The focus before play was on Ball, who had been selected for England’s second Test against Sri Lanka. He will join up with the squad today and will be replaced for the rest of this match.
But after an excellent day one, the seamer suffered a ragged wicketless spell – typified by a duo of wides, and was put into the shadows by the metronomic McLaren as Hampshire (270) led Notts (99-5) by 171 runs at stumps.
Notts bowler Harry Gurney said: “We’ve not finished the day in the ideal way but we still have some good players still to come in, Dan Christian is in next.
“Hopefully we will put on some partnerships today and get near parity and bowl well again second innings.
“We came out after lunch and the ball was nipping around. As a unit, for the period we were out there, we stuck to the task well – we kept them to two and a half an over and when you get those clusters of wickets keeping on top of the run rate pays its dividends.
“We will certainly miss Jake with the ball in the second innings. Brett (Hutton) is an all-rounder, which is a bonus in some ways.
“It is there for everyone to see that Bally is bowling well at the moment. It will be a loss and hopefully he will go up to Durham and get in the squad.”
South African McLaren struck for the first time with the first ball of his second spell, after replacing the zippy Tino Best from the Pavilion End.
It was inspirational captaincy as he drew an edge out of former Hampshire batsman Michael Lumb, who had been in fluent form, before Jimmy Adams leapt forward to hold on at first slip.
McLaren grabbed his second soon after when he managed to kiss the side of Brendan Taylor’s bat, completed with another good catch behind the stumps, this time from wicketkeeper Adam Wheater.
Taylor had lived a charmed life, as two balls before his dismissal he had just about scrambled a single as Best broke the stumps.
McLaren completed his trio of scalps by pushing Samit Patel onto his back foot and wafting away from his body, bringing another solid snatch from stand-in skipper Will Smith.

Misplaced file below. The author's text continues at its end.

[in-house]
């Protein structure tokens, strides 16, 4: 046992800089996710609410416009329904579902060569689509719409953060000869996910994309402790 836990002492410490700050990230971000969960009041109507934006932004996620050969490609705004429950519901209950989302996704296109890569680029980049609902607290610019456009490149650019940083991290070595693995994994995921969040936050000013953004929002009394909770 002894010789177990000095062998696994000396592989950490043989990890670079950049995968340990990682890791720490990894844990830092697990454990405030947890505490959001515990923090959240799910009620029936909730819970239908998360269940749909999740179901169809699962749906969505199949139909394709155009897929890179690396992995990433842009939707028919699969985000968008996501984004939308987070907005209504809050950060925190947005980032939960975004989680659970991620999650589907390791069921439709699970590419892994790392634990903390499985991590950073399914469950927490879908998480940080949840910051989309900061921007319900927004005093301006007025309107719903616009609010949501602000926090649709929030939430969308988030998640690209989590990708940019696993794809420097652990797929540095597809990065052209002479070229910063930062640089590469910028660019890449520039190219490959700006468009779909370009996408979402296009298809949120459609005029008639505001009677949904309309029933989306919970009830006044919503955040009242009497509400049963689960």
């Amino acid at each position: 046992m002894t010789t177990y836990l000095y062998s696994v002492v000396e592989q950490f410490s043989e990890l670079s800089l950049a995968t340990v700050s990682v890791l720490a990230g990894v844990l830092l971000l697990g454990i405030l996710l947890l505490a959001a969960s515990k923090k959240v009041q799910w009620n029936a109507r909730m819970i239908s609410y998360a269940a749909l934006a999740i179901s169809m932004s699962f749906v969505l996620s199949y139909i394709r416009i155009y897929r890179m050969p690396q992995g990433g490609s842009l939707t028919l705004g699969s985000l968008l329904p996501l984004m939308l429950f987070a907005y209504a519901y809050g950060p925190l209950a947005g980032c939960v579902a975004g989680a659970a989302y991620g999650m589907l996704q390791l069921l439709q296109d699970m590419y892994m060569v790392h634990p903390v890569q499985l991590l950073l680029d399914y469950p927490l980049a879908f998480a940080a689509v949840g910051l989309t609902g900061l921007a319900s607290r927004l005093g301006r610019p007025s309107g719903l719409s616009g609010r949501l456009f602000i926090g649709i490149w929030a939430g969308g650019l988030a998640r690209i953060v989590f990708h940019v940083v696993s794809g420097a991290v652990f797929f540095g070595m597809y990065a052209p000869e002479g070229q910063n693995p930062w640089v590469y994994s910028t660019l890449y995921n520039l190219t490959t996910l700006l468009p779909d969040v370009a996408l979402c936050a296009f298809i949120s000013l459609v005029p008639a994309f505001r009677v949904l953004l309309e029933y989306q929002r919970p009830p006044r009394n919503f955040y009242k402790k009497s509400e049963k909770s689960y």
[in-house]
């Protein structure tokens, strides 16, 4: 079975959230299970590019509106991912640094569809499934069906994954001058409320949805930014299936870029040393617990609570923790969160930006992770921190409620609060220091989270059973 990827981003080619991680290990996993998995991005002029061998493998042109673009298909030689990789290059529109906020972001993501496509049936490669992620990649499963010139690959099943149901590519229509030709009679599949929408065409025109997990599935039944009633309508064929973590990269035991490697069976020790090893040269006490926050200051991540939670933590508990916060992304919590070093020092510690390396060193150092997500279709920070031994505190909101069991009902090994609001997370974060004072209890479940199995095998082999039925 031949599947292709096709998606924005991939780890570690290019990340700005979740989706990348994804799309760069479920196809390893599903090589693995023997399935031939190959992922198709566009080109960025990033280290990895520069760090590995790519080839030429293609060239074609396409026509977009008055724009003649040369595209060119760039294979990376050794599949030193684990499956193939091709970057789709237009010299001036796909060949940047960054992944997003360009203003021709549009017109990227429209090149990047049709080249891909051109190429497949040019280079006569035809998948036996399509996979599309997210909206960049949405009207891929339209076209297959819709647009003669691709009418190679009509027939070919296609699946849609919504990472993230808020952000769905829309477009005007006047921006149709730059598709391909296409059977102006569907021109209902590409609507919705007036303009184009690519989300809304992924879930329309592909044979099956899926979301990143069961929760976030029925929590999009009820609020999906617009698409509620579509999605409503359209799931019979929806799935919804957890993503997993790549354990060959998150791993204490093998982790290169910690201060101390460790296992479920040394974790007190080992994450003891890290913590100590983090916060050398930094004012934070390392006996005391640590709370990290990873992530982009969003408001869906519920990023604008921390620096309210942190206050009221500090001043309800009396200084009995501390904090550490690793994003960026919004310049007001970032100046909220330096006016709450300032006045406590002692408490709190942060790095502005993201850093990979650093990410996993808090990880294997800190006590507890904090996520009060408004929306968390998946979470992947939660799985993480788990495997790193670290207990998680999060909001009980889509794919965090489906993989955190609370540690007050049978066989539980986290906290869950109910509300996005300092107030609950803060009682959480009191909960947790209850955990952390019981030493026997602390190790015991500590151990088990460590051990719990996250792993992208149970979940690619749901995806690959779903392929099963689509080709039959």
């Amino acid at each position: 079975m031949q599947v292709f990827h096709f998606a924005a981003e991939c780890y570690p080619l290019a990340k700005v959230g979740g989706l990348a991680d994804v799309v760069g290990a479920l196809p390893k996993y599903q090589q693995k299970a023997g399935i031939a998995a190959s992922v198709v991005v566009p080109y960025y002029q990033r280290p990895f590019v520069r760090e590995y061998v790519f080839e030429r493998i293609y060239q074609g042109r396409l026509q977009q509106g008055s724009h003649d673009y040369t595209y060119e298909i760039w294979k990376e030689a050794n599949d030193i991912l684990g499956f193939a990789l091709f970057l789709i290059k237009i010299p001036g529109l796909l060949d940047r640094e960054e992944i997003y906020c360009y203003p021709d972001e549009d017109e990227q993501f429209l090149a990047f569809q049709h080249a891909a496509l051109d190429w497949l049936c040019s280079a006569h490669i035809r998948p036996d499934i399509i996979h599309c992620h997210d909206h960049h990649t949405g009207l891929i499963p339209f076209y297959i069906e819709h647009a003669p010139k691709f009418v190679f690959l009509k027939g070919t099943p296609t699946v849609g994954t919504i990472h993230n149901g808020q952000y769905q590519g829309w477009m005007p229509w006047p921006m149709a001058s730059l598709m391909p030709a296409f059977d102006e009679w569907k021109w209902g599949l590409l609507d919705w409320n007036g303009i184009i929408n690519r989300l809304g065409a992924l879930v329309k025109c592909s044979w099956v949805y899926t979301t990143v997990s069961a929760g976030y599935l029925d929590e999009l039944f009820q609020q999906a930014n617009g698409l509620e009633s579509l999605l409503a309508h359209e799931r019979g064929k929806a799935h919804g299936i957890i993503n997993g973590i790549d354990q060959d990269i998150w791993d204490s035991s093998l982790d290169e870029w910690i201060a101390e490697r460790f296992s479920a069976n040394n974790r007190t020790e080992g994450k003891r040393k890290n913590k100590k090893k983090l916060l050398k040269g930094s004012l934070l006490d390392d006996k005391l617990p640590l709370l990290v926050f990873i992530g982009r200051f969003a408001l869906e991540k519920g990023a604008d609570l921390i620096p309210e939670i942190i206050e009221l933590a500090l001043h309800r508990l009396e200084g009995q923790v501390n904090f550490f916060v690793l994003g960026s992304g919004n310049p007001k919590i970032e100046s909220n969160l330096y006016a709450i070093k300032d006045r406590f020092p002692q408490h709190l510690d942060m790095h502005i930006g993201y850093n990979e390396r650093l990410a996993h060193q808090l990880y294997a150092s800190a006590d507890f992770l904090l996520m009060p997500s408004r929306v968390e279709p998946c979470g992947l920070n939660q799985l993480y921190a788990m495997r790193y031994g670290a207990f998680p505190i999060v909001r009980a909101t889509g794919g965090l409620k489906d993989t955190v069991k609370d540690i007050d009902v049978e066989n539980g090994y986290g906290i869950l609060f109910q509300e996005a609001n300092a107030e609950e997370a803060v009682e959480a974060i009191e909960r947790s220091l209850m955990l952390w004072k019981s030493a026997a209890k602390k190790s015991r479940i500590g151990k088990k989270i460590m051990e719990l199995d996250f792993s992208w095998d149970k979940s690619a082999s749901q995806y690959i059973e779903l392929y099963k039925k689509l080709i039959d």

Even before his bowling heroics McLaren had been at the centre of attention, due to a stunning two-handed full length catch at gully to see off Steven Mullaney – just the third delivery of the innings.
Another quality piece of fielding followed as Michael Carberry picked up and threw at one stump to run out Jake Libby, completed by a self-assured pose to celebrate.
An almost perfect day for the struggling county was tainted by Sean Ervine having to leave the pitch for treatment on his wrist – yet another notch on the injury list.
Earlier, Ball had wasted his chance to further prove to the selectors why it should be him, rather than Chris Woakes, who replaces Ben Stokes at Durham on Friday.
His dangerous swingers had been replaced by wides as Hampshire pulled towards a competitive total.
Tom Alsop, scorer of two 150s in the second XI last week against MMC Young Boys, notched his maiden Specsavers County Championship half century, from 82 balls.
He had put on an innings-saving 72 with Ervine before the Zimbabwean was clean bowled by Luke Fletcher.
Adam Wheater continued the revival, with a watchful 19, to add a stand of 43 but walked off after tickling an inside edge to Chris Read.
Alsop finally departed for a well-crafted mature 72 as Harry Gurney pinched the second of four tail-end wickets, caught behind by Chris Read. McLaren and Best soon joined him back in the dressing room.
But Mason Crane and James Tomlinson frustrated Notts with a 35-run 11th wicket stand, not filled with classic cricket shots, until the former skied straight up to Read.
Hampshire batsman Tom Alsop said: “It would have been nice to go on here at my home ground but hopefully as the game goes on the 72 will be worth a little bit more.
“I felt comfortable in the middle order. Growing up I have always been around the top six, but opening at the beginning of the season was a good experience.
“It was nice to come in later, put my feet up for a bit, but it was a nice place to bat.
“I do like opening as you are straight in and there is no waiting around for wickets but batting at six allows you to see the bowlers and see how the pitch is playing.
“First team cricket is difficult enough as it is, but putting your own mark on it and coming in with two 15s has given me a lot of confidence.
“It was challenging coming in with the ball still swinging but that is where opening early season has helped.
“We felt really good about our total. A few lads were saying 250 would be a good score on this deck. It offers a lot. It has a bit of up and down bounce.
“If you put it in the right areas there is a bit of invariable bounce. It does look like it might flatten out, but that might help Mason.”